"I suggest that the very high capacity home connections are way more niche than many here might think and of those who do have very high capacity probably barely use it anywhere near full capacity."
Whilst I agree with your first point... I don't have the high speed connection for the bandwidth, but for the latency and consistency which fttp provides (an order of magnitude better on both, and living on remote sessions the latency is nice).
I then chose a service level which made economic sense based on my usage (if I get 5 times the bandwidth for 5% more cost then it's probably worth having that, even if I only occasionally use it, and could do the same but slower).
his is crazy and I work for a telco (not mentioned).
It is up to the telcos to decide how much to invest in network maintenance and upgrades. If they get this wrong by spending too much their offer to users will be too expensive and users will move to cheaper services, if they invest too little users will leave because the service is crap.
The idea that a telco will somehow stop access to big tech is laughable. All users would leave.
ISP to Big Tec: Pay us to carry your content because your content is causing severe bandwidth use.
Big Tek to ISP: We've all paid you to provide that bandwidth. Your consumers have paid, your enterprise customers have paid, and the government has shoveled a fat mountain of cash at you to provide the bandwidth. We're not going to pay you *again*.
ISP gather up & write a letter demanding said payments.
Big Tec uses the letter as a list of IP blocks to block from getting the stuff the Big Tec provides. Instead serving up an error message akin to "Sorry you can't get our content. $ISP is trying to extort us into paying them for the bandwidth _you_ have already paid them for. Please change ISPs & try your connection again. Thanks!"
ISP suddenly turns into a ghost town, crickets chirping, tumbleweeds rolling by, eerie howling wind wasteland.
ISP to customers: Hello? Anyone out there? Hello???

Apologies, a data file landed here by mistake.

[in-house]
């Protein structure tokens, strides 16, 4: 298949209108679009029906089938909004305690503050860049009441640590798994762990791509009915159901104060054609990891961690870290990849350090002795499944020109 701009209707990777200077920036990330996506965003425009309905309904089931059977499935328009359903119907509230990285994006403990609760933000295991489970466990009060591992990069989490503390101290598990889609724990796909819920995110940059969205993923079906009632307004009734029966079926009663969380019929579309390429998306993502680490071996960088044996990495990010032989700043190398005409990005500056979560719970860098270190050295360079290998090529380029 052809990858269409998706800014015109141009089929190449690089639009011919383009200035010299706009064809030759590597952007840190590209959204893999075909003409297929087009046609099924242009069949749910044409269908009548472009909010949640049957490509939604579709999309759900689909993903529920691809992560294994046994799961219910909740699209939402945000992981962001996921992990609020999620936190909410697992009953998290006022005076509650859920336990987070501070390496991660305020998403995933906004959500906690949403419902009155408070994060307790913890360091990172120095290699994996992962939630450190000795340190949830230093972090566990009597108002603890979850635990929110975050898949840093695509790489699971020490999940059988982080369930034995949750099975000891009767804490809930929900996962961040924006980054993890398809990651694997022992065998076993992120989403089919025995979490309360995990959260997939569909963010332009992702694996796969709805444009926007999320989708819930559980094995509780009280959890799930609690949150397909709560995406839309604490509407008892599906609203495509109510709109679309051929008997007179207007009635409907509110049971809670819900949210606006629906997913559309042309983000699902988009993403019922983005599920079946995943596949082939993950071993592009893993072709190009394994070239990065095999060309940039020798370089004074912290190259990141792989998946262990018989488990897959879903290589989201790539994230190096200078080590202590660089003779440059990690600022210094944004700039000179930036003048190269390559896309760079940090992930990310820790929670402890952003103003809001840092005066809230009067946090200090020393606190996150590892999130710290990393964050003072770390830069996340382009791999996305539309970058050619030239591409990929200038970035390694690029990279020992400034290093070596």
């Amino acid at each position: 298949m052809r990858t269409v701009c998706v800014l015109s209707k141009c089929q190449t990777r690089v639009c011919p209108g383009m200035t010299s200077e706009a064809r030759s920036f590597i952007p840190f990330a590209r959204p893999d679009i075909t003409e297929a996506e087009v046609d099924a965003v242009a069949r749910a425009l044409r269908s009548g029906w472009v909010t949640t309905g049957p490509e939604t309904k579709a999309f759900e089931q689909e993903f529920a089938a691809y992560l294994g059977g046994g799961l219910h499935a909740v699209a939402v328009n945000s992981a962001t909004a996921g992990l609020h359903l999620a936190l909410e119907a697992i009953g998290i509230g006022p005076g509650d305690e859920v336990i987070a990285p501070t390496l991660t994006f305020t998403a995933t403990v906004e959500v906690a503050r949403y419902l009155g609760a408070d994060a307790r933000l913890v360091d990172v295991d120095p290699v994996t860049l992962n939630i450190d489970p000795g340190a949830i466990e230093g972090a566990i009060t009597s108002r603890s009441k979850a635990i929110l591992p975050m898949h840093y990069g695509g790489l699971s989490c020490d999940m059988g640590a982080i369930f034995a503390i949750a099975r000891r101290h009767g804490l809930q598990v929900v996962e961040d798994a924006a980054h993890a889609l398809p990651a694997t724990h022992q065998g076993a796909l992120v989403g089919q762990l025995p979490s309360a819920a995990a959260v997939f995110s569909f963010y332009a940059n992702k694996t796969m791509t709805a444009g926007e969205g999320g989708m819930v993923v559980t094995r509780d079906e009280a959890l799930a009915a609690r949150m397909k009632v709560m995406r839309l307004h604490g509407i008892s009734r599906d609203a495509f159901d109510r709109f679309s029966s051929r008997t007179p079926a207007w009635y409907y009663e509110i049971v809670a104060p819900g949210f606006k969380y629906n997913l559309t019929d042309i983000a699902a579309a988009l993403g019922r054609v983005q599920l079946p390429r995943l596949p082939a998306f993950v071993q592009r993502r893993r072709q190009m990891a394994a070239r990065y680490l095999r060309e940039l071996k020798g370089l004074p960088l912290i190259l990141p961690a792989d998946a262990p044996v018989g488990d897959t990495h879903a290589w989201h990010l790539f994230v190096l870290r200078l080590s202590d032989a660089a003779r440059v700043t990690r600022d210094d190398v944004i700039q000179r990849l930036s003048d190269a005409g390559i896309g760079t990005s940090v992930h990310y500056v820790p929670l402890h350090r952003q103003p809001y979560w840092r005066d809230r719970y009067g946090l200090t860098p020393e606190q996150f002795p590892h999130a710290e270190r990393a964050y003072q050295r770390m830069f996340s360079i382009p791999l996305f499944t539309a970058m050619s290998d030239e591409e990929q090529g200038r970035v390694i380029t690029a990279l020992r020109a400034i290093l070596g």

Moral of the story: don't bite the hand that feeds you, its likely to take away your food dish & let your sorry ass starve.
"Moral of the story: don't bite the hand that feeds you, its likely to take away your food dish & let your sorry ass starve."
Change the above a bit to refer to cable or satellite TV companies and the channel providers and we've all seen exactly that scenario play out multiple times over the years.
Although Sky, on the other hand, looks like it's getting out of the satellite TV business and moving to a streaming model. I guess they have "run the numbers" and worked out that it's cheaper to stream their data over someone elses pipes instead of paying for transponder space on satellites. I wonder how long it will take them to make "streaming only" channels and move all their best shows to that channel to nudge people off their dishes and eventually drop the dish service completely. After all, when Sky were forced to sell access to cable TV in the UK, they managed to get the channels named in the ruling and almost immediately created a new channel not in the agreement and moved all their best stuff there (Sky Atlantic) and didn't sell access to cable for that.
So, let me get this straight... those big tech companies all have connections peering into the ISP networks. Those connections have a fee charged by the ISP to exist. Some of those big tech companies also pay to have such connections and then pay to host arrays of their servers in ISP data centres to allow better service for those ISPs' customers.
We as consumers pay ISPs to connect to their networks also.
So, as far as I can ISPs are already being paid at least twice for the data that ends up getting to us, the consumer.
If that still isn't enough, surely they should simply be charging more somewhere? Rather than demanding new, separate, fees?
Yes, but it's not so easy - for example if a Google datacenter is in Ireland (I don't know it this is correct, let's use it as an example), and the users are in Germany or Spain, Google will pay some entity in Ireland to pipe out the contents, but the German or Spanish telco won't see that money, and that's what they want.
But after all were the telco that hindered most local- and user-generated contents because of heavily asymmetric connection technologies deployed, and that led to the OTT dominance also.
Yet most of the run also Tier 1 networks - it they wish more money they could stop the free peering between Tier 1 networks and start to charge flows if too asymmetric. But that would put everyone of them against the others to win the best deals, and they don't want competition - which of course would lower profits, they want a EU-backed cartel to obtain a lot of money to share among themselves with no effort.
Now OTT have to pay their fair share of taxes which can also be used to subsidize network expansions, but that's another matter.
I would like to know who is considered Big Tech in all this.
Is it General Electric? John Deere? Universal Studios? Apple? NASA? IBM? British Petroleum? Exxon? TSMC? Shell? Bayer? Airbus? Arcelor-Mittal? Toyota? Nissan? Mitsubishi? 3M? Siemens? Samsung? Roche? Procter & Gamble? Nvidia? Merck? Intel? Cisco? BHP? ...and so many others?
Some data handlers like google or facebook cannot be, their object of work may disappear overnight... just by unplugging...